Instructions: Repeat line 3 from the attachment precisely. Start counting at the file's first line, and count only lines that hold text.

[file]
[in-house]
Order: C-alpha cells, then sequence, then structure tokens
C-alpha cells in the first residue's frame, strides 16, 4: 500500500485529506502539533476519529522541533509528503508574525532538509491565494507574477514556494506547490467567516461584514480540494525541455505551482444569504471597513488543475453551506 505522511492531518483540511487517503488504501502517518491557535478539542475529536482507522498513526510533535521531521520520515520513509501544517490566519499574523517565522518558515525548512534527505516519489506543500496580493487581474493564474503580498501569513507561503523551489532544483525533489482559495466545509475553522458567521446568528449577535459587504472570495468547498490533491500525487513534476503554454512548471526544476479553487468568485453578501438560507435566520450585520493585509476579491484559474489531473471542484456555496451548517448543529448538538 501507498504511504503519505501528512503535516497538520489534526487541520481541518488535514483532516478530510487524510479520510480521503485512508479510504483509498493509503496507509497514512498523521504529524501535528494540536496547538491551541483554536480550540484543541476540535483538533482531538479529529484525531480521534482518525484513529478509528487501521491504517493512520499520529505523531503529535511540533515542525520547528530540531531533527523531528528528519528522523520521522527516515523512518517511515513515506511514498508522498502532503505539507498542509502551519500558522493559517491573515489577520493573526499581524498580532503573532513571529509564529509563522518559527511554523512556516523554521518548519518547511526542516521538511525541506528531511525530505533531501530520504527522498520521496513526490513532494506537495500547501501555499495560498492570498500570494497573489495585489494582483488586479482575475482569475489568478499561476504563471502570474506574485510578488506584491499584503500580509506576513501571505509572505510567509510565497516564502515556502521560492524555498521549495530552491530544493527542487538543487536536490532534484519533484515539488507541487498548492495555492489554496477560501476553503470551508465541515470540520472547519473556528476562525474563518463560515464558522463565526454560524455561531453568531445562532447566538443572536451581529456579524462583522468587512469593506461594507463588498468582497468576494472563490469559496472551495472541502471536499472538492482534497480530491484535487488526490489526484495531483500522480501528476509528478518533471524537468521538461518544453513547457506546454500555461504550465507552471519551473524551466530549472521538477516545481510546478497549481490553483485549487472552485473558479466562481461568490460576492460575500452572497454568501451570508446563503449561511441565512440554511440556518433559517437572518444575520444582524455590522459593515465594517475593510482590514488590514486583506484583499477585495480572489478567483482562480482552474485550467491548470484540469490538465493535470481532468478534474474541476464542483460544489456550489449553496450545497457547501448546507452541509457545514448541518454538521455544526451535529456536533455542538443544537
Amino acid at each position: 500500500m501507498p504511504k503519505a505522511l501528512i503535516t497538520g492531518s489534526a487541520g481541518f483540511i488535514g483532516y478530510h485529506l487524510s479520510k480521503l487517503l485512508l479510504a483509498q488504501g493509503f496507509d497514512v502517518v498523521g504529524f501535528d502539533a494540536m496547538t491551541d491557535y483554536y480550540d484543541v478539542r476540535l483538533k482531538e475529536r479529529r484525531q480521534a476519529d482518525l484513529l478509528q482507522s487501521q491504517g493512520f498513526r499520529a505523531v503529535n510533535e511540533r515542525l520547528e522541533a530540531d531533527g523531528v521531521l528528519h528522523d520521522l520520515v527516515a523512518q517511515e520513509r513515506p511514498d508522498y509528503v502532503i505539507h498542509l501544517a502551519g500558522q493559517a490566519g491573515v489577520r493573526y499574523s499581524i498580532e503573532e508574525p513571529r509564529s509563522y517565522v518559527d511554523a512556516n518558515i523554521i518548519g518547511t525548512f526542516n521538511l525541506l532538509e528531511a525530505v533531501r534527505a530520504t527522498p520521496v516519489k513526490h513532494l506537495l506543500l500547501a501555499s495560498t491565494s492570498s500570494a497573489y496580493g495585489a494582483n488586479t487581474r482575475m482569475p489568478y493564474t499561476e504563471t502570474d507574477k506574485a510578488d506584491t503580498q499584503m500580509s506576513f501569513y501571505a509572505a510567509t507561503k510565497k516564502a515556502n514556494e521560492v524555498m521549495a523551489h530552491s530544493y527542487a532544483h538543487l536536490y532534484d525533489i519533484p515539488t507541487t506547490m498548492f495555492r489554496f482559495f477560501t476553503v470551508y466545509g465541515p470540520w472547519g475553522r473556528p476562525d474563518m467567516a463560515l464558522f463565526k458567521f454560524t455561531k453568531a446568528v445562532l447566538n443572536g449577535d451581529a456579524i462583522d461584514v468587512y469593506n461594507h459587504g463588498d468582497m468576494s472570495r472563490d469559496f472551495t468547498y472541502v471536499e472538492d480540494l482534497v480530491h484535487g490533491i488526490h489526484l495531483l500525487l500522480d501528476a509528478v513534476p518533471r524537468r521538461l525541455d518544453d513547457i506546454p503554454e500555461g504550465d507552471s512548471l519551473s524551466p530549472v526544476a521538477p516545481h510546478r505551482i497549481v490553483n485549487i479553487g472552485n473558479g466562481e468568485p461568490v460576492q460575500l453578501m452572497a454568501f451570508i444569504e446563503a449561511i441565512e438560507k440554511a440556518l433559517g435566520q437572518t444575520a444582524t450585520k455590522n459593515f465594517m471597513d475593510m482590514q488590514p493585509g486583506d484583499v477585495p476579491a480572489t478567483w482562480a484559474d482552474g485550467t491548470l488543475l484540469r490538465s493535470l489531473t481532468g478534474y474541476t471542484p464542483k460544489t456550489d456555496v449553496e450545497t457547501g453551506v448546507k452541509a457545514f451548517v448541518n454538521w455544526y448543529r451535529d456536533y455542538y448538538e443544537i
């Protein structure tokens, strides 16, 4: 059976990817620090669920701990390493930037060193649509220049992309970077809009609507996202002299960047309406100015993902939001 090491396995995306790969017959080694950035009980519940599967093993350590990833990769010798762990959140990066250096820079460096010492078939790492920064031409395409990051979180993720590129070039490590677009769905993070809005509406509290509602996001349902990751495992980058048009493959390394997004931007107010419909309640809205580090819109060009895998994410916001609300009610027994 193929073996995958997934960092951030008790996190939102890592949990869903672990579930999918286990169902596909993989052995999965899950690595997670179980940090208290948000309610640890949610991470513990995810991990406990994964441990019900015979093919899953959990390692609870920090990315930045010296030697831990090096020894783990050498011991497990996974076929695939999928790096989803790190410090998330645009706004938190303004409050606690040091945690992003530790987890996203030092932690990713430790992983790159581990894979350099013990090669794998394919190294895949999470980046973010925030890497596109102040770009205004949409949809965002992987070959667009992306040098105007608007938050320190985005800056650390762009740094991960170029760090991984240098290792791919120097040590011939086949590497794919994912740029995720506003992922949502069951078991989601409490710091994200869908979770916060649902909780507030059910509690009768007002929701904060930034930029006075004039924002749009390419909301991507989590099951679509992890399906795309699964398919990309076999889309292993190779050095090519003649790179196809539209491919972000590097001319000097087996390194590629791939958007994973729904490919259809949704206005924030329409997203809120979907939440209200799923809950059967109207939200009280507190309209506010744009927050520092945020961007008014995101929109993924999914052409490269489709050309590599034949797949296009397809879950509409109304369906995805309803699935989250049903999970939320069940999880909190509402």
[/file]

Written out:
C-alpha cells in the first residue's frame, strides 16, 4: 500500500485529506502539533476519529522541533509528503508574525532538509491565494507574477514556494506547490467567516461584514480540494525541455505551482444569504471597513488543475453551506 505522511492531518483540511487517503488504501502517518491557535478539542475529536482507522498513526510533535521531521520520515520513509501544517490566519499574523517565522518558515525548512534527505516519489506543500496580493487581474493564474503580498501569513507561503523551489532544483525533489482559495466545509475553522458567521446568528449577535459587504472570495468547498490533491500525487513534476503554454512548471526544476479553487468568485453578501438560507435566520450585520493585509476579491484559474489531473471542484456555496451548517448543529448538538 501507498504511504503519505501528512503535516497538520489534526487541520481541518488535514483532516478530510487524510479520510480521503485512508479510504483509498493509503496507509497514512498523521504529524501535528494540536496547538491551541483554536480550540484543541476540535483538533482531538479529529484525531480521534482518525484513529478509528487501521491504517493512520499520529505523531503529535511540533515542525520547528530540531531533527523531528528528519528522523520521522527516515523512518517511515513515506511514498508522498502532503505539507498542509502551519500558522493559517491573515489577520493573526499581524498580532503573532513571529509564529509563522518559527511554523512556516523554521518548519518547511526542516521538511525541506528531511525530505533531501530520504527522498520521496513526490513532494506537495500547501501555499495560498492570498500570494497573489495585489494582483488586479482575475482569475489568478499561476504563471502570474506574485510578488506584491499584503500580509506576513501571505509572505510567509510565497516564502515556502521560492524555498521549495530552491530544493527542487538543487536536490532534484519533484515539488507541487498548492495555492489554496477560501476553503470551508465541515470540520472547519473556528476562525474563518463560515464558522463565526454560524455561531453568531445562532447566538443572536451581529456579524462583522468587512469593506461594507463588498468582497468576494472563490469559496472551495472541502471536499472538492482534497480530491484535487488526490489526484495531483500522480501528476509528478518533471524537468521538461518544453513547457506546454500555461504550465507552471519551473524551466530549472521538477516545481510546478497549481490553483485549487472552485473558479466562481461568490460576492460575500452572497454568501451570508446563503449561511441565512440554511440556518433559517437572518444575520444582524455590522459593515465594517475593510482590514488590514486583506484583499477585495480572489478567483482562480482552474485550467491548470484540469490538465493535470481532468478534474474541476464542483460544489456550489449553496450545497457547501448546507452541509457545514448541518454538521455544526451535529456536533455542538443544537